One evening we went ashore to watch the sunset from a stunning beach, with a beer in hand, while the crew lit a bonfire. Alternatively you could choose to do the night dive. A special treatment after the night dive: hot chocolate is served on the boat deck!
Spread over 3 different decks, there are 3 staterooms on the upper deck, 4 single cabins on the middle deck and 2 doubles, 2 twins and 2 singles on the lower deck. My cabin was a single cabin on the middle deck, equipped with private en-suite facilities and also, to my great pleasure, a big desk where I could lay my laptop and also all my camera and housing. There is a power socket that allows you to recharge your battery 24 hrs a day (220V), a bedside cabinet and obviously air conditioning and hot water that are always welcomed. The sink is built outside the toilet, just by the window: a clever idea that gives more space to the toilet/shower itself but also to the rest of the cabin. The single cabins and staterooms have huge windows while only portholes for the cabins on the lower deck. Towels and beddings are replaced every 3 days of the trip and toiletries are also provided.
The only thing a bit annoying is the fact that they use 2 electric generators: when they change from one to another, your air con goes off and you will have to switch it on again. You will soon get used to it but it's an issue if it happens while you are sleeping!
There is also a laundry service on board, for an extra fee. I think it's a really good idea as the customers can bring less luggage, keeping in mind that domestic flights will only allow you to carry 15 kg for each person.
Lunch and dinners are self service buffets, whilst the night before you can choose from a menu what you wish to have for breakfast the following morning. The various styles include Italian, Japanese, Mexican, Chinese, Thai, and of course Indonesian. A veggie soup usually starts your meal (a blessing after a dive) while a dessert always ends it.
There are different kind of meats and fish to choose from but also vegetables and salads. Soft drinks are included and a waiter makes sure that your glass is always full. The staff are so kind and smiling that you will shortly learn to like them very much. There is an extra charge for alcoholic drinks that can be taken from the fridge. If you like real coffee then you will surely appreciate the coffee espresso machine on board, but you can also have tea and hot chocolate as much as you like. There are snacks in between dive 3 and 4, cakes and sometimes even popcorn!
Customers were all very satisfied by the food. The only complaint was that it's too easy to be tempted and gain few kilos during a 12 day liveaboard trip ...
The lower deck also features a common area where you can choose a movie from a great selection of titles and watch it on a flat screen TV. There is also a good selection of books and a canteen with wine bottles for your dinners (at an extra charge).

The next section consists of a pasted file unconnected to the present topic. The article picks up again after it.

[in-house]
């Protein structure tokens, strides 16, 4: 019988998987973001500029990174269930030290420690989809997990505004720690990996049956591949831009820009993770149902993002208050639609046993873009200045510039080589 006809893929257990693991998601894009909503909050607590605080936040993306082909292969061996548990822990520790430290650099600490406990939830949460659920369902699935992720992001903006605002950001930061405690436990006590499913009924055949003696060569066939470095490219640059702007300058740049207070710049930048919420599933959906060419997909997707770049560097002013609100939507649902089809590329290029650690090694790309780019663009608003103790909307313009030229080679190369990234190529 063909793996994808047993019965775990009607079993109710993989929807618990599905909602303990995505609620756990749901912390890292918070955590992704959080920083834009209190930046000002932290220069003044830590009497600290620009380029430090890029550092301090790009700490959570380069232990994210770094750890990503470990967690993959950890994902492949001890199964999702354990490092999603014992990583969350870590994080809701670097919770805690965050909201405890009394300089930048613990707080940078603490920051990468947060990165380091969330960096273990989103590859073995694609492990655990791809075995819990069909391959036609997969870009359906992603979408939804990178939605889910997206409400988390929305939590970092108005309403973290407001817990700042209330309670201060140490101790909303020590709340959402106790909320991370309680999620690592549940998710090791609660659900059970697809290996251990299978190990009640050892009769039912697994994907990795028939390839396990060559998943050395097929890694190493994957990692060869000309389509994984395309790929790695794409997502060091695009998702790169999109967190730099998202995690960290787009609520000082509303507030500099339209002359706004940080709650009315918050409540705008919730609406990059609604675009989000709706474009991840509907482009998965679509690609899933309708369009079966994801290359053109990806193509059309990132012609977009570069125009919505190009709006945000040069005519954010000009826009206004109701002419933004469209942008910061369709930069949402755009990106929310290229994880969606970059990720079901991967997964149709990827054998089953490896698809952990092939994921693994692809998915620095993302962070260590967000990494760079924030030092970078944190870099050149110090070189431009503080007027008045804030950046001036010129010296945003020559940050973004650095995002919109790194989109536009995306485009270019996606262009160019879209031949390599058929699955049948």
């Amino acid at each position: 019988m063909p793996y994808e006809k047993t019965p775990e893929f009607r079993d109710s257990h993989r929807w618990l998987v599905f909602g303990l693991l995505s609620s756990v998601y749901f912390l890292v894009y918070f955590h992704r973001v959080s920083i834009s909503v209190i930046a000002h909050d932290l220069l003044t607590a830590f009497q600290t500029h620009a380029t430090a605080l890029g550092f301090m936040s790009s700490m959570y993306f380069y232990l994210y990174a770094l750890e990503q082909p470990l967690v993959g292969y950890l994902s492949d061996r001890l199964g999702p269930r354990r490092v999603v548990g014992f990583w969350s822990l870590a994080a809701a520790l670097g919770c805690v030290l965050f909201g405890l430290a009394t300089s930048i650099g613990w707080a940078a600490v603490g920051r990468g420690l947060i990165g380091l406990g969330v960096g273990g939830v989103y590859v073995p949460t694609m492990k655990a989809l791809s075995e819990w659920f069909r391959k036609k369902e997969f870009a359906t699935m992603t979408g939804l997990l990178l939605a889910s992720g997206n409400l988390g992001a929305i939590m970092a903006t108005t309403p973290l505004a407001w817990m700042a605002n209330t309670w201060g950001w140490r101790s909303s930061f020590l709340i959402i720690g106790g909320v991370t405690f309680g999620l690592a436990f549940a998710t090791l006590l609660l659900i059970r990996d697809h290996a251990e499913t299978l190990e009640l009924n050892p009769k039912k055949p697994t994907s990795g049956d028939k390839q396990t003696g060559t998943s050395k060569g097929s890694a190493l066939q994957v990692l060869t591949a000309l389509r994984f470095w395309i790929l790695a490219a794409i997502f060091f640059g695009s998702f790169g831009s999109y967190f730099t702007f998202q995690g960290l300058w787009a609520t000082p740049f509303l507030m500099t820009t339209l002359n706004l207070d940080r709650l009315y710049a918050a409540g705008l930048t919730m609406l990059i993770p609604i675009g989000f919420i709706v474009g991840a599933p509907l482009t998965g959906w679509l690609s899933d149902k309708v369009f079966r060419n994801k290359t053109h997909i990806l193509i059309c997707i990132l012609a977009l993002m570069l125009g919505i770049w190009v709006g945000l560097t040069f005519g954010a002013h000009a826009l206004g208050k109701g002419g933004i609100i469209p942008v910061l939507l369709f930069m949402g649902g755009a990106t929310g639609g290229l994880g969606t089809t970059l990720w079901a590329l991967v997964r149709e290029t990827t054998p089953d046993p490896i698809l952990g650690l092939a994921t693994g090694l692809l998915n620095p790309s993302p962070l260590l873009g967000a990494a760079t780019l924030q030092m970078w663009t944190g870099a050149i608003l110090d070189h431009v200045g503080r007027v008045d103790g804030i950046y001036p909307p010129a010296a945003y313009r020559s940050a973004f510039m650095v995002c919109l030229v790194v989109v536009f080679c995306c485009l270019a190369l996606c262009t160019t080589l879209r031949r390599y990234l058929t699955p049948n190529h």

The main deck is divided into 3 different areas: the dive deck located at the bow, cabins and engine room at the stern and in between there is an indoor air conditioned saloon where food is served. I've never seen a saloon so big before. Some nights Pete shows promo videos of the Indonesian locations visited by Cheng Ho or simply scuba diving videos. You can also show your pics of the day and there is a dedicated night (on the last day of diving) where everyone is invited to show 15-20 pictures taken during the course of the trip. A great moment for sharing pictures and for remembering the diving highlights of Raja Ampat!
There is also a wide open saloon at the stern of the liveaboard on the upper deck, with sofas and tables where you can relax during the day. A staircase brings you to the sundeck where elegant and sturdy sunbeds are provided. I soon learnt to wear a pair of shoes up there as around midday the wooden floor gets really hot. Ear plugs are also advisable as almost all the transfers between islands are done at night-early morning. If you stay in a cabin by the engine room it can be a bit noisy. Some nights you will also have the chance to dine in front of the steering room, over 2 big wooden tables. It is a great opportunity to gather all the guests on board and to enjoy unforgettable sunsets and skies with countless stars.
I usually say that after a trip the memories that are more likely to stay with you longer are memories of the dives that you have done but, speaking of Cheng Ho, I'm sure it will be hard to forget how beautiful and sleek the liveaboard vessel is. I will also not forget how much we have been pampered by a fantastic crew, all smiles but also very professional. I saw some of my fellow guests crying on the last night as the whole crew was saying goodbye to us by playing guitars and singing local tunes ... unforgettable emotions!!
Written by Enrico, May 2009